On March 21, 1988, Petitioner filed a motion for leave to file a delayed motion for new trial and for evidentiary hearing in the state trial court. The trial court conducted a hearing to determine whether trial counsel was ineffective for failing to communicate a plea offer to Petitioner. The court thereafter denied the motion on July 21, 1988. Petitioner then filed an application for leave to appeal with the Michigan Court of Appeals raising the following issues:
"I. Whether defendants were deprived of their right under the 6th Amendment to the United States Constitution and under Section 20, Article I, Michigan Constitution 1963 to effective assistance on trial when their trial counsel failed and omitted to communicate to them the fact that the prosecutor had made a plea bargain offer and the terms thereof.
II. Whether defendants waived the issue presented in their present application and whether they are estopped by laches or any other principle of law from asserting the issue of ineffectiveness of trial counsel as basis for appellate relief."
Leave to appeal was granted. People v. Bates, No: 110628 (Mich. ct. App. Dec. 5, 1988). The Michigan Court of Appeals then affirmed the trial court's decision. People v. Bates, No. 110628 (Mich. Ct. App. Dec. 27, 1989) (unpublished). Petitioner and Darnell Bates subsequently filed an application for leave to appeal with the Michigan Supreme Court and relief was denied. People v. Bates, No. 88068 (Mich. Sup. Ct. Sept. 5, 1990).
Petitioner and Darnell Bates then filed their second joint petition for writ of habeas corpus with this Court asserting the following:
"I. Whether Petitioners were deprived of their right under the Sixth Amendment to the United States Constitution to effective assistance of counsel on trial when their trial counsel failed and omitted to communicate to them the fact that the prosecutor had made a plea bargain offer and the terms thereof."
The Court dismissed the petition without prejudice as an abuse of the writ. Bates v. Withrow, No. 90-CV- 40256-SN (E.D. Mich. March 31, 1992) (Newblatt, J. adopting magistrate judge's report and recommendation), aff'd. No. 92-1487 (6th Cir. Dec. 18, 1992). Petitioner and Darnell Bates filed a motion for reconsideration which was denied on February 9, 1993. They subsequently filed a joint writ of certiorari in the United States Supreme Court which was also denied.
In 1994, Petitioner filed a motion for relief from judgment in the state trial court alleging ineffective assistance of counsel, which the trial court denied on February 18, 1994. Petitioner filed an application for leave to appeal with the Michigan Court of Appeals, which remanded the case for an evidentiary hearing. Following the required hearing, the trial court denied the motion on June 1, 1995. Petitioner filed an application for leave to appeal with the Michigan Court of Appeals, which was denied. People v. Bates, No. 173818 (Mich. Ct. App. Oct. 23, 1995) (unpublished). The Michigan Supreme Court denied leave to appeal. People v. Bates, 452 Mich. 874, 552 N.W.2d 173 (July 29, 1996). On May 19, 1997, Petitioner sought permission from the Sixth Circuit to file a successive habeas petition, but his request was denied. In re Bates, No. 97-0163 (6th Cir. Aug. 13, 1997).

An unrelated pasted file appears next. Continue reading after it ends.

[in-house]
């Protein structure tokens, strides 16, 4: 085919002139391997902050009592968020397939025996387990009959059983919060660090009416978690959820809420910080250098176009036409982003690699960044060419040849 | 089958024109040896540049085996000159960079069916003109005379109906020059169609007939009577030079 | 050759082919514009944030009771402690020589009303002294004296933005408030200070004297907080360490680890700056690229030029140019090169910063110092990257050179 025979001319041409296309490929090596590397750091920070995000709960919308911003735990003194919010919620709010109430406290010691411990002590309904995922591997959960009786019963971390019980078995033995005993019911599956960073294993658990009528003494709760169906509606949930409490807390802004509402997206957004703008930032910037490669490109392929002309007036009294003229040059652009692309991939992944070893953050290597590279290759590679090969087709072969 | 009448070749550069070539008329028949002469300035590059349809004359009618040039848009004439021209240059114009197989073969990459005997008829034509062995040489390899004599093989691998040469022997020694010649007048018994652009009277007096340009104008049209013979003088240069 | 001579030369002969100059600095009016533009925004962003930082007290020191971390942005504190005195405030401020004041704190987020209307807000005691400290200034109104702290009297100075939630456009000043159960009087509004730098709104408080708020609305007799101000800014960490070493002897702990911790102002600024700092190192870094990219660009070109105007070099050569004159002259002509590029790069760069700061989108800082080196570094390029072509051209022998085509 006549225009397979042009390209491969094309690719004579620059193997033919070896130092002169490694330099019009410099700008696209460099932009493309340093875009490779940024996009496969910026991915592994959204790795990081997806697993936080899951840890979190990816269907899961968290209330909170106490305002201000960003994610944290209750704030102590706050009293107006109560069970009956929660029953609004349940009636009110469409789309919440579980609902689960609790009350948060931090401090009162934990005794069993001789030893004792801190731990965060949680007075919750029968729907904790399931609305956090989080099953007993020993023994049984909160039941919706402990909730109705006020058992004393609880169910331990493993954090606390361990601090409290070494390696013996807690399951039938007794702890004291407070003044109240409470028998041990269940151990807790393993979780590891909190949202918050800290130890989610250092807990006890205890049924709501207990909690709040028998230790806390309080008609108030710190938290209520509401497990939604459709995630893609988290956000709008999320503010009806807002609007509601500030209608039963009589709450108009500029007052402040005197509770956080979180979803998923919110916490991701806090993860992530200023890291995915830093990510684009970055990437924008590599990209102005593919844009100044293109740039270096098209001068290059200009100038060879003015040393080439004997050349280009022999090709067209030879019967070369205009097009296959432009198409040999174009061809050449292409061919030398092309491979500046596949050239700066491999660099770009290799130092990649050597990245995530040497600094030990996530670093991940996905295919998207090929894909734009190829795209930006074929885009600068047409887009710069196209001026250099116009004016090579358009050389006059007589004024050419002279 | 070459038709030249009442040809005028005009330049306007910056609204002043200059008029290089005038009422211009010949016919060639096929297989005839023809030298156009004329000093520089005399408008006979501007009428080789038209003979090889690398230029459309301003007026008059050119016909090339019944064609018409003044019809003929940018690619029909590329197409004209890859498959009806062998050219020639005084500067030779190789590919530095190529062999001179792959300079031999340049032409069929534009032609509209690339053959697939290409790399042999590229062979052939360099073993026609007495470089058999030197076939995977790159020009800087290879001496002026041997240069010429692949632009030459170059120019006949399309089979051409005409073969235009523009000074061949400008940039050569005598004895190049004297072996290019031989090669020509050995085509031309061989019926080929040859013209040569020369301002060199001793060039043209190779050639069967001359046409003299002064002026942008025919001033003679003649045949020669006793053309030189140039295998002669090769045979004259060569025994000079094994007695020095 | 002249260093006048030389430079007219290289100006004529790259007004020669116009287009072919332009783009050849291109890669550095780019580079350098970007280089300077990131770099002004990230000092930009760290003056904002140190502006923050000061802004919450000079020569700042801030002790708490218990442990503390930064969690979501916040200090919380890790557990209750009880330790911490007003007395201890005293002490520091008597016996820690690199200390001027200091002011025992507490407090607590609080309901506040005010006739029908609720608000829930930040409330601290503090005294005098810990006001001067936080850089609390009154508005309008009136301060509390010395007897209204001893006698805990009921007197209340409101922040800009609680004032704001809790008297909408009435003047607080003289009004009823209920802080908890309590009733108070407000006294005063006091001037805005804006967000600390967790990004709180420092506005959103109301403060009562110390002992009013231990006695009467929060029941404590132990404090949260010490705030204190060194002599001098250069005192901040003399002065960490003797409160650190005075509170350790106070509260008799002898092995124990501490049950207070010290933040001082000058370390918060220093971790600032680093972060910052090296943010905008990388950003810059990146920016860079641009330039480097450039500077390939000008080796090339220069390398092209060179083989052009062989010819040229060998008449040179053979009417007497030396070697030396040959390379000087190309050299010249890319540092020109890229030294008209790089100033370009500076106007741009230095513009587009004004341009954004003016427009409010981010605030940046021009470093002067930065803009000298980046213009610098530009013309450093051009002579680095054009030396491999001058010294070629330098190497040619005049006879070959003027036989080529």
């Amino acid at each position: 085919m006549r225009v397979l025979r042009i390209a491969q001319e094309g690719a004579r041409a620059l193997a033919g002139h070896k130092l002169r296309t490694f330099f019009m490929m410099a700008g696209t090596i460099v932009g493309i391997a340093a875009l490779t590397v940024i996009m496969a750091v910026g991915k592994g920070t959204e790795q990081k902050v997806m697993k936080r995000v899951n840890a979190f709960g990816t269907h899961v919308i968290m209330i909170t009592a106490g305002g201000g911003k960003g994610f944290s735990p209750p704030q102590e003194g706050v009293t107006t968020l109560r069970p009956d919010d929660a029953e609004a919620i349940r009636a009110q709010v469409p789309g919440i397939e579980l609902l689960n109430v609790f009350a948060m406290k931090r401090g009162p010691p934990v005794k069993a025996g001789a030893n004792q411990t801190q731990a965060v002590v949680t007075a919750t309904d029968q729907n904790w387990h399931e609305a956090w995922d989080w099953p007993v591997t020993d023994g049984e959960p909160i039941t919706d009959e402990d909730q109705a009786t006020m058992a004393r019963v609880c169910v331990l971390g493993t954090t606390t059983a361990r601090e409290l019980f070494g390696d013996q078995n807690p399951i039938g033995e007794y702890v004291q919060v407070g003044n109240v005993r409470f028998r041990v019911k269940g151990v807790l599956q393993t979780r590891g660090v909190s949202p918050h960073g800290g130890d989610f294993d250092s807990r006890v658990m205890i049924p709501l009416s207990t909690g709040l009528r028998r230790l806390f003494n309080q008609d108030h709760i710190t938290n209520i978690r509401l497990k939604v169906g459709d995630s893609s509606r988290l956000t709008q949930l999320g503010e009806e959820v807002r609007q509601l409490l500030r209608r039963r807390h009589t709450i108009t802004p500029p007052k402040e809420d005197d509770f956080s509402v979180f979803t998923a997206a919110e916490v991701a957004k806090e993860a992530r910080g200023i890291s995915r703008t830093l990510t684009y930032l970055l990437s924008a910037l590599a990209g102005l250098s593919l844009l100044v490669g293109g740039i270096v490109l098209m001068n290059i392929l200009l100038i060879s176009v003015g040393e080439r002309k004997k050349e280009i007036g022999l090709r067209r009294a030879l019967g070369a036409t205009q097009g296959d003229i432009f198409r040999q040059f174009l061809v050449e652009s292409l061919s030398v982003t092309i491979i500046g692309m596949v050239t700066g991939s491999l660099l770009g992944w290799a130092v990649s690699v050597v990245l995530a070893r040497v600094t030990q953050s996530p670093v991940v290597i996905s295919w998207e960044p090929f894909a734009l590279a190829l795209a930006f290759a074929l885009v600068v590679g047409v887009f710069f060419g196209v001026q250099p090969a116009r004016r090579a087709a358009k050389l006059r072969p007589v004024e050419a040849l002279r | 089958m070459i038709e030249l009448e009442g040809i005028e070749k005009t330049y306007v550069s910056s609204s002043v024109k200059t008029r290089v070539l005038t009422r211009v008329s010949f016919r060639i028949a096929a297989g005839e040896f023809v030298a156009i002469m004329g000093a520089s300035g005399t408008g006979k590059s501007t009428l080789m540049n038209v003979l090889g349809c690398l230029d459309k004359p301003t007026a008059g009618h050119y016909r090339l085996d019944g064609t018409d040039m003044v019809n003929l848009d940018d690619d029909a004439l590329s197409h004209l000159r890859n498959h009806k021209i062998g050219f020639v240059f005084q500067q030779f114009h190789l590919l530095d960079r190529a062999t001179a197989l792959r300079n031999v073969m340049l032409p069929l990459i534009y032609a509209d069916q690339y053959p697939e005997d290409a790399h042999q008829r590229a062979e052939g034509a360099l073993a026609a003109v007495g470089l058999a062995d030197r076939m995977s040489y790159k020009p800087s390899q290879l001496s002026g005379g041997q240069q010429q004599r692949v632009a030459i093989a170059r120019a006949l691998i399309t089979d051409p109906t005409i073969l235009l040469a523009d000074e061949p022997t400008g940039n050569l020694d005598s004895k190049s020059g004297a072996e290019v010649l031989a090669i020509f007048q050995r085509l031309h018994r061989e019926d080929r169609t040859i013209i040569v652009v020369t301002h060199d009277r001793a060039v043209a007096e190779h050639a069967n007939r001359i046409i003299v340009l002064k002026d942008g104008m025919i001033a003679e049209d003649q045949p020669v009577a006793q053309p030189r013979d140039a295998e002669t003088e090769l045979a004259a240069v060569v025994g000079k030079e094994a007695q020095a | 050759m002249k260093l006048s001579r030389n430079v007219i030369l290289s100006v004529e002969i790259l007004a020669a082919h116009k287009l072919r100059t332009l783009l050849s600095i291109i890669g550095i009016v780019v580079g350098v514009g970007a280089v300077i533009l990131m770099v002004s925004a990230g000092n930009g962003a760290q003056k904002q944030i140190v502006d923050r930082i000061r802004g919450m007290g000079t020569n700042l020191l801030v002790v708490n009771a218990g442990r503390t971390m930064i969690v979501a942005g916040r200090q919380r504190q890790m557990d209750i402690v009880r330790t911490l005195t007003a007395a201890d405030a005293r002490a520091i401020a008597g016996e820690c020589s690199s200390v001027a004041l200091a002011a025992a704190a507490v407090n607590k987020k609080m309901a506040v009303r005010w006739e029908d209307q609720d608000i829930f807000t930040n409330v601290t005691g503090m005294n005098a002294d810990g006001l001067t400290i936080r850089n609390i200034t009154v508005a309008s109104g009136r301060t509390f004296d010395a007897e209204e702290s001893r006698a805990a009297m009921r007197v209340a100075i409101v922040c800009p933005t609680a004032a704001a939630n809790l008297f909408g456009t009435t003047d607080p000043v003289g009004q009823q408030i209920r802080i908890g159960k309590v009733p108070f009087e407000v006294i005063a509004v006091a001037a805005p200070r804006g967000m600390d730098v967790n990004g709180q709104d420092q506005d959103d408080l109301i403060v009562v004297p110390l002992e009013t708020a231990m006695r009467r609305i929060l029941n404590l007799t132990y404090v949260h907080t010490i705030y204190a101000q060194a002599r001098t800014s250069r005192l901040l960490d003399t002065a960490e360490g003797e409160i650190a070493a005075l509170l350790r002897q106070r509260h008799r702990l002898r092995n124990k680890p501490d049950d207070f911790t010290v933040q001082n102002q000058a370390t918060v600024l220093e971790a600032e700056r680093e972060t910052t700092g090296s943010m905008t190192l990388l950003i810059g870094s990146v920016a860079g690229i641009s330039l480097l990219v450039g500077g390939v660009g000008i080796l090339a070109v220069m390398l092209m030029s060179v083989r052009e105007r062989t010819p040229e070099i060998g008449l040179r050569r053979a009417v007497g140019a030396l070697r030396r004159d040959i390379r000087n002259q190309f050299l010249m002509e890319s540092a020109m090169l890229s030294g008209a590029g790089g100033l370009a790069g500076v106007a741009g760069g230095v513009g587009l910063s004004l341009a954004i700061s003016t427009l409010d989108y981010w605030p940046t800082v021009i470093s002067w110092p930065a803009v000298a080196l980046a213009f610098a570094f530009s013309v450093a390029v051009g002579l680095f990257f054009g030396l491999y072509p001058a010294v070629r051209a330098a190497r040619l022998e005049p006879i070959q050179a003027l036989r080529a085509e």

Petitioner subsequently filed another motion for relief from judgment with the state trial court based upon the following issues: (1) newly-discovered evidence in the form of Kip Beasley's recanting affidavit; (2) lack of subject matter and personal jurisdiction over this case; and (3) deprivation of the right to a fair trial due to the cumulative effect of all the post conviction errors. The trial court denied the motion finding that Beasley's affidavit was unreliable; the trial court was vested with proper jurisdiction; and an insufficient number of errors were found to rise to the level of causing manifest injustice. People v. Bates, No. 85-2957 (Wayne Co. Cir. Ct. April 14, 2004). Petitioner filed an application for leave to appeal with the Michigan Court of Appeals raising the following claims:
I. Where Kip Beasley, the only prosecution witness who testified at trial that he witnessed Mr. Carnell Bates and his twin brother, Darnell Bates shoot and kill the decedent, has now admitted under oath at a post-conviction evidentiary hearing that he perjured himself at the trial; that the defendants were not even present at the time the decedent was shot; and that he himself and and another man committed the murder and disposed of the body; and where the successor trial court denied the motion for new trial without having read the trial transcript and without making a finding that Beasley's recent testimony would not make a different result probable on retrial; the decision of the trial court must be reversed, and a new trial must be granted; or alternatively, this case must be remanded for further proceedings before a different judge with respect whether Beasley's recent testimony would make a different result probable on retrial.
II. This case should be judged under the statutory standards for determining whether "justice has not been done," rather than the more restrictive standards of MCR 6.500."
Relief was denied "for failure to meet the burden of establishing entitlement to relief under MCR 6.508(D)." People v. Bates, No. 263527 (Mich. Ct. App. Feb. 9, 2006). Petitioner then filed an application for leave to appeal with the Michigan Supreme Court raising the same claims and relief was ...